- Currently, farmers wait for months before receiving their proceeds, prompting them to take loans to sustain themselves.
- It will also provide for the establishment of a police unit that will be charged with the responsibility of guarding coffee in the factory to stem thefts.
MPs are set to discuss and pass the Coffee Bill 2023 that seeks to streamline the sub-sector and ensure farmers’ earnings are increased.
Among the issues set to be addressed by the Bill are the establishment of a direct settlement system that will see farmers receive their money as soon as their produce is sold.
Currently, farmers wait for months before receiving their proceeds which prompts them to take loans from millers, marketers and financial institutions to sustain themselves.
This, according to Mathioya MP Edwin Mugo, keeps farmers in a cycle of debts that sees most of their income used to repay them.
The Bill, the MP said, is one of the priority matters set to be discussed once they resume their sittings later this month.
It will also provide for the establishment of a police unit that will be charged with the responsibility of guarding coffee in the factory to stem thefts.
Farmers have for years been relying on private security guards and often suffer from break-ins in which their produce is stolen.
Some of the guards who are unarmed are harmed in the incidences that have in the past been blamed on private millers in cahoots with some factory managers.
“With the police unit, farmers will no longer have the burden of securing their coffee and the thefts will be eradicated,” the MP said.
Mugo who was speaking at Thuita in his constituency on Saturday, said the sub-sector is depended on by many families and that they are putting measures in place to ensure it is streamlined.
Two weeks ago, a section of farmers from Kamacharia coffee co-operative society shocked many when they started uprooting coffee bushes.
The farmers were protesting poor leadership of the co-operative society that they said has subjected them to years of poor pay and mismanagement.
But the MP appealed to farmers not to uproot the crop saying it has a bright future and will return to its former glory.
“As MPs from coffee growing areas, we met and discussed the issue with the Deputy President in Karen a while back and agreed to pass the Bill.”
The Bill will also incorporate a minimum guaranteed return to cushion farmers against poor prices occasioned by fluctuation of the dollar.
Mugo said MPs will also discuss a bill seeking to establish a common structure for co-operatives.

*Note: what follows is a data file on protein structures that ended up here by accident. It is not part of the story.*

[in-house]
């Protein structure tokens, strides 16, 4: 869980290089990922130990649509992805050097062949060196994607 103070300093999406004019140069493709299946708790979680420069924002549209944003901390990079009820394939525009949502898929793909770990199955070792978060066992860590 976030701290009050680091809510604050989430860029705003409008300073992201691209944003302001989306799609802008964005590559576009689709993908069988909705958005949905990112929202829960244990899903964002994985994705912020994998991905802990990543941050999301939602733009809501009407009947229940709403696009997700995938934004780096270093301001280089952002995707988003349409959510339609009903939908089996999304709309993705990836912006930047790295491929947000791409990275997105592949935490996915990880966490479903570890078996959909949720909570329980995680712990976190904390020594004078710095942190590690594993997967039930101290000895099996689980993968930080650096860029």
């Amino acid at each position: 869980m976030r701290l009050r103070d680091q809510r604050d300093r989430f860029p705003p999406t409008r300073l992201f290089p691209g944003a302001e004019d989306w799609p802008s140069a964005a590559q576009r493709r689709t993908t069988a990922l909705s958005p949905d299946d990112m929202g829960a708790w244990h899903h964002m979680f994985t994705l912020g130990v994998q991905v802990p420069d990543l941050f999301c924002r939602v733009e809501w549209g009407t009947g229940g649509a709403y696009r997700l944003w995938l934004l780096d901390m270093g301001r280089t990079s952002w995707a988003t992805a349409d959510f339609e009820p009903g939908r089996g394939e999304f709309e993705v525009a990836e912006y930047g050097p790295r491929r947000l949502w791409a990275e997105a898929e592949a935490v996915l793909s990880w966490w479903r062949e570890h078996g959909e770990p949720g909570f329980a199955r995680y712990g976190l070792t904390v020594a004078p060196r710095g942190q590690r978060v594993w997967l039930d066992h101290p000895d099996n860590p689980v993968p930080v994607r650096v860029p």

The bill will ensure co-operatives are managed properly and end leadership wrangles facing many in the country.
It will seek to introduce a maximum term limit for leaders and ensure they are competent and qualified to run the co-operatives.
“We have had instances where somebody becomes a chairman for 30 or 40 years. We want to include a cap and make it possible for someone to be removed if they don’t run a co-operative well.”
“Co-operatives generate a lot of money but some don’t have accountants or auditors. A common structure will enhance their governance,” the MP said.
Coffee factories are consolidated into coffee co-operative societies through which farmers sell their produce and procure farm inputs.
In Murang’a, there are 144 coffee factories that form 44 coffee co-operative societies.
Mugo said once the bills are passed, MPs from coffee growing zones plan to request the National government to waive coffee co-operative’s debts to liberate farmers from the heavy debts they are repaying.
He said the debts reduce farmers’ earnings and leave them with meagre returns that cannot support them.
“You find that the coffee sells at Sh300 but what reaches the farmer is Sh20 or Sh40,” the MP said, adding that coffee co-operatives owe over Sh40 billion currently.
The bill, he said, will however seek to control how cooperatives incur debts to avoid a situation where most of farmers’ earnings go towards paying debts.
The MP said farmers are hardworking and only need proper structures of how their produce is managed and marketed.
“Once we put proper structures in place, its up to farmers to go back to their farms and improve their production so they can earn more,” he said.